The future of Mercedes' participation in Formula 1 appears to be at stake as the team prepares to head to Paris on Thursday for the 'testgate' hearing in front of the International Tribunal.
It is believed some level of punishment will be given to Mercedes for participating in a 1000km test with it's 2013 car with Pirelli at Barcelona last month and some believe heads are likely to roll both at Mercedes and within the FIA.
"I fear a hefty penalty," commentator Christian Danner told Germany's Bild am Sonntag newspaper.
"Without functioning regulations, a sport like Formula One cannot exist."
Danner admitted he is also expecting further consequences.
"Depending on who has made a mistake, heads will roll -- either at Mercedes or the FIA," he predicts.
Indeed Mercedes Director and shareholder Toto Wolff has said neither he or motorsport chairman Niki Lauda will accompany Team Principal Ross Brawn to the hearing, a sign the former Ferrari engineer could be the 'fall guy' at Mercedes.
However FIA Race Director Charlie Whiting is also in the firing line according to some who believe Mercedes has an email from Whiting to the team wrongly giving permission for Mercedes to go ahead with the test.
"We have nothing to hide," Wolff told Welt.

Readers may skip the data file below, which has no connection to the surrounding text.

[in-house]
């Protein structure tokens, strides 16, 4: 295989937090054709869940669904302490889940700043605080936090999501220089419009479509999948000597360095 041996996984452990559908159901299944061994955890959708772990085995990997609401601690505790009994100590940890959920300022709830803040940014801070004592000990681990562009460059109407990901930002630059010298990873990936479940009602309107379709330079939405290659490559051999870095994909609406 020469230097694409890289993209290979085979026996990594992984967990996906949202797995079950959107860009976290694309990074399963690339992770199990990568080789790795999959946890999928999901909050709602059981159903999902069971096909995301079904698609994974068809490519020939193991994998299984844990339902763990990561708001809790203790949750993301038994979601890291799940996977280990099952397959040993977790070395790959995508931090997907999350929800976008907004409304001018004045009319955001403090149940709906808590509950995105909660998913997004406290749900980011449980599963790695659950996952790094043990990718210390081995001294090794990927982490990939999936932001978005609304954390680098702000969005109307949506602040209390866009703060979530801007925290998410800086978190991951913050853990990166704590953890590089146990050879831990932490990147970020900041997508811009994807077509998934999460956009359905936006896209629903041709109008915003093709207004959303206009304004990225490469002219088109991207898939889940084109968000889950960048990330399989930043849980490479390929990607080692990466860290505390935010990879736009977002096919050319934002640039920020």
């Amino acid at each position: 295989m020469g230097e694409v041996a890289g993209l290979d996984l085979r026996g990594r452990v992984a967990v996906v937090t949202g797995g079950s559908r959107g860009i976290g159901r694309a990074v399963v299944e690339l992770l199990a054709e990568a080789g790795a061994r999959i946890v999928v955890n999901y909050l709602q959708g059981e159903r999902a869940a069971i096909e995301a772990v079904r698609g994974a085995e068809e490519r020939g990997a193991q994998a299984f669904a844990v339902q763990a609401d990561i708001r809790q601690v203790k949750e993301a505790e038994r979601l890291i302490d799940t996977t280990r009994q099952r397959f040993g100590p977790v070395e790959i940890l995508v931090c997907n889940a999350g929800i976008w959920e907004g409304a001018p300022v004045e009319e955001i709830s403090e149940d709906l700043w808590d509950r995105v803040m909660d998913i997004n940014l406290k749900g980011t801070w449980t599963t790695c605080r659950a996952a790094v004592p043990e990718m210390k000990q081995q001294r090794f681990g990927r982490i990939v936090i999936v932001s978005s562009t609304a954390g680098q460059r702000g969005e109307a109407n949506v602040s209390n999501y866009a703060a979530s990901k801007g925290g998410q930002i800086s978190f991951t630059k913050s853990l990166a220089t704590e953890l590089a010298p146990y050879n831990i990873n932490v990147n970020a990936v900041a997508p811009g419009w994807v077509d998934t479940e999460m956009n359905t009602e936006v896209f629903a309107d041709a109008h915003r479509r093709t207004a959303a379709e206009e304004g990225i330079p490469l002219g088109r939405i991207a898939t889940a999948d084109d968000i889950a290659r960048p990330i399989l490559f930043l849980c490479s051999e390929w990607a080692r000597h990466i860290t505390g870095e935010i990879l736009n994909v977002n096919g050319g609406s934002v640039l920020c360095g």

"We have prepared our documents, on Thursday the judgement will come, and we'll see if we can live with it.
"We are not targeting this outcome or another; we do not even say there necessarily must be an acquittal. There is no judgement that we are expecting.
"Our belief is that we have done nothing wrong."
Now bosses at Mercedes' parent company Daimler, who have always been sceptical of the German carmakers participation in the sport, are using this saga to push their case forward for Mercedes to leave the sport.
"The group's three-digit million spending (on F1) brings nothing to nobody," said Michael Muders, of Union Investment.
"In our opinion, not a single car has been sold because Mercedes is represented by a team in Formula One," he added.
Should any sort of pull-out occur from Mercedes it would be a major blow for F1 and the four teams currently buying engines from the automaker.
One of those teams is McLaren and driver Jenson Button is not rushing to judgement ahead of the hearing.
Asked if he believed Mercedes gained an unfair advantage he replied: "Both drivers (Lewis Hamilton and Nico Rosberg) have said no.
"If they did (get an advantage), they'd have to be lying," he told Germany's Auto Motor und Sport. "So I believe them."
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